A new report says hunger could cost poor nations US$450 billion a year. The ActionAid report – Who’s Really Fighting Hunger? – gives a scorecard of how nations are faring in trying to reach the first Millennium Development Goal – cutting chronic hunger in half by 2015.
ActionAid says 20 of 28 poor nations are at risk of not reaching that goal by the target date. The report coincides with the latest U.N. figures, which say there are 925 million chronically hungry people worldwide. That’s down from around one billion people last year. But U.N. agencies say despite the improvement, food security remains fragile and more investment in agriculture is needed.
Alex Wijeratna of ActionAid’s Hunger Campaign reacts to the figures: “Obviously, we totally want hunger to come down in the world, but again, 925 million sounds and is an awful, awful lot of hungry people in the world. Of course it’s great that it’s come down from a billion, but we need much bigger and quicker progress.”
The new report says hunger costs poor nations hundreds of billions of dollars annually, adding it’s “more than 10 times the amount needed to halve hunger by 2015.”
The cost of poverty
“We’ve extrapolated from U.N. estimates of the opportunity costs – the costs of young people and children going hungry. What are the lifetime costs of that in terms of lost productivity, lost lifetime earnings, extra costs from repeating grades at school because you’re hungry, the health associated costs…and this is the number we’ve come up with,” says Wijeratna.
He calls the $450 billion dollar figure a conservative estimate.
“It would be cheaper to tackle hunger than to let it get as bad as it has,” he says.
The good, the bad, the hungry
The Who’s Really Fighting Hunger? report scorecard says Brazil, China, Ghana, Malawi and Vietnam all get top grades for tackling hunger.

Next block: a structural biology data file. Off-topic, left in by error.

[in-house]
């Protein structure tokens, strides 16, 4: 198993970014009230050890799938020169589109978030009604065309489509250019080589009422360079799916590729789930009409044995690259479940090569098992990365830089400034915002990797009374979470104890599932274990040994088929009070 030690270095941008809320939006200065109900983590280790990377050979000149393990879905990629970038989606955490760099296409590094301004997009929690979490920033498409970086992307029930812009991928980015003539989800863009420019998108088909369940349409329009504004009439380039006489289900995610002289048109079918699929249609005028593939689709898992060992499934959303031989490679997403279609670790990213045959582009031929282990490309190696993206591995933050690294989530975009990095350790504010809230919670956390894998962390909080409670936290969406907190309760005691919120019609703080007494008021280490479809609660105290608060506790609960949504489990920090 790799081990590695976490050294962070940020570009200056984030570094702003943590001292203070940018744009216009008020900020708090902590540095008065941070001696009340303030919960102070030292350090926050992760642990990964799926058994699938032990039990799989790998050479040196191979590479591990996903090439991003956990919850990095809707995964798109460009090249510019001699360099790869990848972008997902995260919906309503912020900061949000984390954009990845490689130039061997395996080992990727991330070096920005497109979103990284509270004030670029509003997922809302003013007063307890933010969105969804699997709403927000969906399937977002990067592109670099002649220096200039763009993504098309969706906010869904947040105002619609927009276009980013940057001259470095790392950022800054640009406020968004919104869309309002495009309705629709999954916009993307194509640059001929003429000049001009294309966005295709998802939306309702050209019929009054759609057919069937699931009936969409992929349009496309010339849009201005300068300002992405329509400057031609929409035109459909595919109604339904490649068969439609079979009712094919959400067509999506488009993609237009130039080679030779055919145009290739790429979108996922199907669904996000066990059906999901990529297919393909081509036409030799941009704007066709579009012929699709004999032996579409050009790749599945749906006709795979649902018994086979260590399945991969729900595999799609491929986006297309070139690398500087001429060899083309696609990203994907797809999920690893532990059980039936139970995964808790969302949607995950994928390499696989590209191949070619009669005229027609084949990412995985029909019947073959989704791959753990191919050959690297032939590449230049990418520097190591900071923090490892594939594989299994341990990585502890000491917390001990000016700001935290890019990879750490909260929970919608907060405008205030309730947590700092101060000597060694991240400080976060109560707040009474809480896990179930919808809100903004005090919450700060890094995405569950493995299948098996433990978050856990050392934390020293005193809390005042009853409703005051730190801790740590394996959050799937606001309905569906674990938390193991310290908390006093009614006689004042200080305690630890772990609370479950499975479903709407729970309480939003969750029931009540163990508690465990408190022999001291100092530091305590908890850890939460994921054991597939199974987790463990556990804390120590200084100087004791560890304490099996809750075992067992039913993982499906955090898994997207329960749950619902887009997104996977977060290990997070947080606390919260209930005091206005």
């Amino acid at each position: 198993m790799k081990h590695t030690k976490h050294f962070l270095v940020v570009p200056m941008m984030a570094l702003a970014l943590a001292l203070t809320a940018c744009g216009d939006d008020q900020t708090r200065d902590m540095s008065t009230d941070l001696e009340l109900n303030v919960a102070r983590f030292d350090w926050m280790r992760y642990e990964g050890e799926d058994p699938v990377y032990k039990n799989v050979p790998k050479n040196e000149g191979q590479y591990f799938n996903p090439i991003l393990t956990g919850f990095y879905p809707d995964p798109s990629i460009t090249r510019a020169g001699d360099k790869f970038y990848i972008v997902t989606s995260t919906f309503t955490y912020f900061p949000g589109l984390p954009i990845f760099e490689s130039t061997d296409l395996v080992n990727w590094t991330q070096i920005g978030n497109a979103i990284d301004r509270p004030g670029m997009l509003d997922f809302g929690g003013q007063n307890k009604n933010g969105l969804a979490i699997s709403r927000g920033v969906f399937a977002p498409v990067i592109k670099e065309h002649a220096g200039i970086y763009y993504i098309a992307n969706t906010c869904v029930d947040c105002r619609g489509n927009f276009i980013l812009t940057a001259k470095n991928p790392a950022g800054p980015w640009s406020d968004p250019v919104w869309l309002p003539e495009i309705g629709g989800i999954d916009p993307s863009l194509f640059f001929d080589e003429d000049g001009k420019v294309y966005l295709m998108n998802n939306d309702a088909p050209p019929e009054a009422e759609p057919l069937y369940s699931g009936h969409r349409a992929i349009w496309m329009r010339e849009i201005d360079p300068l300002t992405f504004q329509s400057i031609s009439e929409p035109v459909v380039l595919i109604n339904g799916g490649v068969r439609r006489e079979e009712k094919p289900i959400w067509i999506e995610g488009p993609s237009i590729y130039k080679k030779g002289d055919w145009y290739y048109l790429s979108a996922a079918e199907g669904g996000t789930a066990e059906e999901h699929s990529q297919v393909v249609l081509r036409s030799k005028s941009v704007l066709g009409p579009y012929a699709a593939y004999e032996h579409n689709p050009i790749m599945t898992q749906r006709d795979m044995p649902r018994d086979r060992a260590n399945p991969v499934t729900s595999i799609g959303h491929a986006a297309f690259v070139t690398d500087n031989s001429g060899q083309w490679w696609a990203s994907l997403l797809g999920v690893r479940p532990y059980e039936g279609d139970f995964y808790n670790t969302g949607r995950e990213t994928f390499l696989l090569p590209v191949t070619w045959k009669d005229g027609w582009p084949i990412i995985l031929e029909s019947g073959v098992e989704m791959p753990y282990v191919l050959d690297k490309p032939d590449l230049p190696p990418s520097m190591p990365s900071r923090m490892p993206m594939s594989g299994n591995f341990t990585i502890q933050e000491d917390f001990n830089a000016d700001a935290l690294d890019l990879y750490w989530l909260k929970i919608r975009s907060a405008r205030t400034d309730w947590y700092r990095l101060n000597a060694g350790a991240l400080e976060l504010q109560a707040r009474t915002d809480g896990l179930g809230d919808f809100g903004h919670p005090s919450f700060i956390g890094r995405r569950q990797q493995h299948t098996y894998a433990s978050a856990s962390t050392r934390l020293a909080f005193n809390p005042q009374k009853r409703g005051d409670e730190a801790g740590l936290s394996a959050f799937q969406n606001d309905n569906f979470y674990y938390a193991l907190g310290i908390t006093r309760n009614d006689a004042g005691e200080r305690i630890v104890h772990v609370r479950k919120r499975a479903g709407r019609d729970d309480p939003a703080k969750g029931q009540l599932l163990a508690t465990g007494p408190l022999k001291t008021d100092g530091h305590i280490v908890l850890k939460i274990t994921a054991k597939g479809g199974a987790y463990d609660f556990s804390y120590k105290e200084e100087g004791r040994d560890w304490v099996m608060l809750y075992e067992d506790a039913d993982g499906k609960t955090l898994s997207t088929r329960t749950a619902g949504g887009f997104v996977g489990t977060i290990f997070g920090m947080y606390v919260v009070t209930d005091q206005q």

“The reason is,” Wijeratna says, “they have made tackling hunger a big political priority. It’s about political will. Brazil, in particular, has a big campaign headed by the president of Brazil…and he made fighting hunger a priority.”
Brazil invested heavily in smallholder farms, improved social protection programs for the poor and hungry and provided cheap credit to farmers. “The results have been dramatic,” says Wijeratna.
The worst grades go to the DRC, Burundi, Sierra Leone, Lesotho and Pakistan.
“I think there are specific issues for those specific countries. Obviously, the Congo is in a conflict situation. That means…about 76 percent of the population there are suffering from hunger. That is very specific to that environment,” he says.
Pakistan is reeling from massive flooding. “That is really going to impact on food security there. And it’s very, very low. Our report says one in two in Pakistan now are going hungry,” he says.
The United Nations will hold a summit next week on the Millennium Development Goals. ActionAid is calling on nations to increase investment in agriculture and smallholder farming both at the national and international levels.